So, something upsets you, eh? Well then, go search the internet for like-minded folks and you will almost certainly find them. It’s the Age of Outrage. You will discover that whatever your lunacy, there is an online champion to defend it. Giant spider creatures secretly control the Pentagon? There’s a Facebook group for that! Unfortunately, nasty, virulent beliefs can also be reinforced on the net, as true believers join together in wolf den politics.
So, instead of discussing the giant spiders, the group plots about how to kill Jews who secretly control the banks or infidels who are stopping the Caliphate from forming. The crucial point here is they may have no direct contact with their mothership except via websites, because they don’t need it. The memes can spread without direct interpersonal contact. That what makes the internet so simultaneously wonderful and dangerous. Ideas and ideologies spread quickly. Toss in mentally unbalanced people like Dylann Roof and the Orlando shooter into the mix and the result can be catastrophic.
The Orlando shooter was influenced by jihadist ideas. It matters not if jihad groups had actual contact with him or even knew he existed. Ditto for Roof and white supremacist groups.
It is crucial to not burrow deeper and deeper into ours own reality tunnel, only reading news that agrees with our points of view. I deliberately follow people and websites I don’t usually agree with just so my views don’t get calcified. (And yes, sometimes they have good ideas too!) Being outraged can be great fun and is indeed addictive, but can lead to joining wolf dens, some of which are seriously deranged and dangerous. And that’s not so fun. The self-radicalizing / recruitment process can happen so stealthily the person may not even be aware of it, and then they think, well of course giant spider creatures control the Pentagon, how could anyone believe otherwise?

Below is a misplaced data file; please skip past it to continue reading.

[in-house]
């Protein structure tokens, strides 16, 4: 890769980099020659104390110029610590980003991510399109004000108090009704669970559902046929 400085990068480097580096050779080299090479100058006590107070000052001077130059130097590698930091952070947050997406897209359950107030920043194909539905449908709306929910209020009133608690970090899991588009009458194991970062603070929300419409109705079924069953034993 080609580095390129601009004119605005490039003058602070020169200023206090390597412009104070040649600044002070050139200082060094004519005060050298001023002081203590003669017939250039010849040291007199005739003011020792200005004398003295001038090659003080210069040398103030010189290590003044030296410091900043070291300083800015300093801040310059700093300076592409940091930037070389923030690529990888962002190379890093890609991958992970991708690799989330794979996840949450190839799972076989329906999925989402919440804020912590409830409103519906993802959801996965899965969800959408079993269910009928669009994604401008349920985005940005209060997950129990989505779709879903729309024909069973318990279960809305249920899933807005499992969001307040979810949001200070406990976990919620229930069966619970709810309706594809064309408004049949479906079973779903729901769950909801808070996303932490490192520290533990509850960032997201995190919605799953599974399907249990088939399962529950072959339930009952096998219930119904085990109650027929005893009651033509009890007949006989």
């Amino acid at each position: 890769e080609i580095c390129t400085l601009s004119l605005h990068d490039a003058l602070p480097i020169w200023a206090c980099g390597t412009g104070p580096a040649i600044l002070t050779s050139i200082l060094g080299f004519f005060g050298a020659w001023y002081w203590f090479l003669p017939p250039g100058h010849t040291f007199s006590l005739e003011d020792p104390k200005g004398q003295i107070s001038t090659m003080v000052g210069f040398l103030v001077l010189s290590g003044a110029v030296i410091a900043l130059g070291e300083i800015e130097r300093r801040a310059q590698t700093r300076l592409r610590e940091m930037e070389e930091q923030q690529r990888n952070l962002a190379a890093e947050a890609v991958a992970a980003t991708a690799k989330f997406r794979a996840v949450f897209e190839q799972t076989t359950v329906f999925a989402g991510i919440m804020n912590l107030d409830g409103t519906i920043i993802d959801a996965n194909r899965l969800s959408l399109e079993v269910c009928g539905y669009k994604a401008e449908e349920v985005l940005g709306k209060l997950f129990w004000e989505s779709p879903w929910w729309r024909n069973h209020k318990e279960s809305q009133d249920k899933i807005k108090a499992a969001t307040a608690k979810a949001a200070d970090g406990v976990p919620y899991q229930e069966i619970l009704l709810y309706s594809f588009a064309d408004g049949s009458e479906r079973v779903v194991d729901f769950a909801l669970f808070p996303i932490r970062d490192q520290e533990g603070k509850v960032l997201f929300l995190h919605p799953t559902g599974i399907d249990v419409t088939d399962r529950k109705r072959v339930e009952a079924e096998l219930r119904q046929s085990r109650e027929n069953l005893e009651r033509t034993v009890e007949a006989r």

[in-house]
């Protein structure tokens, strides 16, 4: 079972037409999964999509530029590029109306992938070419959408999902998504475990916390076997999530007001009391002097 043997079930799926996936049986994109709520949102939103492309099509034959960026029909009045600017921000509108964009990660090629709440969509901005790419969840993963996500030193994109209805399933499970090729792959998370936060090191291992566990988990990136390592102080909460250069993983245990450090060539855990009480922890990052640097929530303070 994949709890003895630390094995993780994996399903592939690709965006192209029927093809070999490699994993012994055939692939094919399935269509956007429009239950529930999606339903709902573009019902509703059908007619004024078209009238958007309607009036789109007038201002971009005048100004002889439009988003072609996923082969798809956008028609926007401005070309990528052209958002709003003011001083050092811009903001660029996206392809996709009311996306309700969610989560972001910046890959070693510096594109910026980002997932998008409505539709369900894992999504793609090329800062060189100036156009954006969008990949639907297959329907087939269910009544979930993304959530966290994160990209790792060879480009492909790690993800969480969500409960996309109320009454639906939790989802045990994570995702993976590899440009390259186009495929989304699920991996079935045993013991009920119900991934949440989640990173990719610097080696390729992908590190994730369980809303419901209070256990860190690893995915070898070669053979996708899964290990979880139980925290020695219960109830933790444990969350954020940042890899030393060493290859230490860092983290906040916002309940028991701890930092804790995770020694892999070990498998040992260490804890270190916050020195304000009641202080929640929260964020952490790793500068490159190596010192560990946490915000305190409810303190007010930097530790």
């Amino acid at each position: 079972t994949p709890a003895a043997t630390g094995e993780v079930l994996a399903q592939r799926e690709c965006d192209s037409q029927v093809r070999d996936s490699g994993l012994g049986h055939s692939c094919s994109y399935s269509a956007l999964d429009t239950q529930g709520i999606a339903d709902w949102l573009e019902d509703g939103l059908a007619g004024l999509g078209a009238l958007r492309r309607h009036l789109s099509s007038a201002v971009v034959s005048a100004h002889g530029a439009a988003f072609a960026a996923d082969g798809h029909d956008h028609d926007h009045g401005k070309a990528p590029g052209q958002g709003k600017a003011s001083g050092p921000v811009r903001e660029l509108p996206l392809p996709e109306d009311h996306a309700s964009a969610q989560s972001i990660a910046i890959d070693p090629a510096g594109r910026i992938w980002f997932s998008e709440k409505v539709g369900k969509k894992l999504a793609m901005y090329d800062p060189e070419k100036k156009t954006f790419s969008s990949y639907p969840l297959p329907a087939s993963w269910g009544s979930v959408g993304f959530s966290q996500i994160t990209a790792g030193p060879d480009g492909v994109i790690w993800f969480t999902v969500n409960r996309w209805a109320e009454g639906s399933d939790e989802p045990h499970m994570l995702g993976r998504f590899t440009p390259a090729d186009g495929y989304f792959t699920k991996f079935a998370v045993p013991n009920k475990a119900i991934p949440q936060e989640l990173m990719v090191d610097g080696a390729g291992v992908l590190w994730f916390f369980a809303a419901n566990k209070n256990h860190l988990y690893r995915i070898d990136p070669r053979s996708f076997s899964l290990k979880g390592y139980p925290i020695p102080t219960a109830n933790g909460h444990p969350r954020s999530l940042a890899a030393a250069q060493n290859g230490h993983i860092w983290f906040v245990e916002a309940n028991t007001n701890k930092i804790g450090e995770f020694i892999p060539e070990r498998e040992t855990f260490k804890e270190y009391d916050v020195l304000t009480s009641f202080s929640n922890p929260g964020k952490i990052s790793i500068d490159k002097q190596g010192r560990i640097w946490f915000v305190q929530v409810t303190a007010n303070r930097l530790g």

[bctt tweet=”Combine an age of outrage with the internet and you can get virulent wolf den politics.” username=”polizeros”]
Reuters review of the approximately 90 Islamic State court cases brought by the Department of Justice since 2014 found that three-quarters of those charged were alleged to be part of a group of anywhere from two to more than 10 co-conspirators who met in person to discuss their plans.
Even in those cases that did not involve in-person meetings, defendants were almost always in contact with other sympathizers, whether via text message, email or networking websites, according to court documents. Fewer than 10 cases involved someone accused of acting entirely alone.
Mark Mason on being addicted to outrage.
Most people believe that people are becoming more polarized. According to the data, this is actually not true. People’s political beliefs are not that different than they were a few decades ago. What is changing, the data indicates, is how we deal with the viewpoints that make us uncomfortable.
It isn’t that our beliefs have changed, it’s that the way we feel about people we disagree with has changed.
In short, people have become less tolerant of opposing opinions. And their reactions to those opinions has become more emotional and outrageous.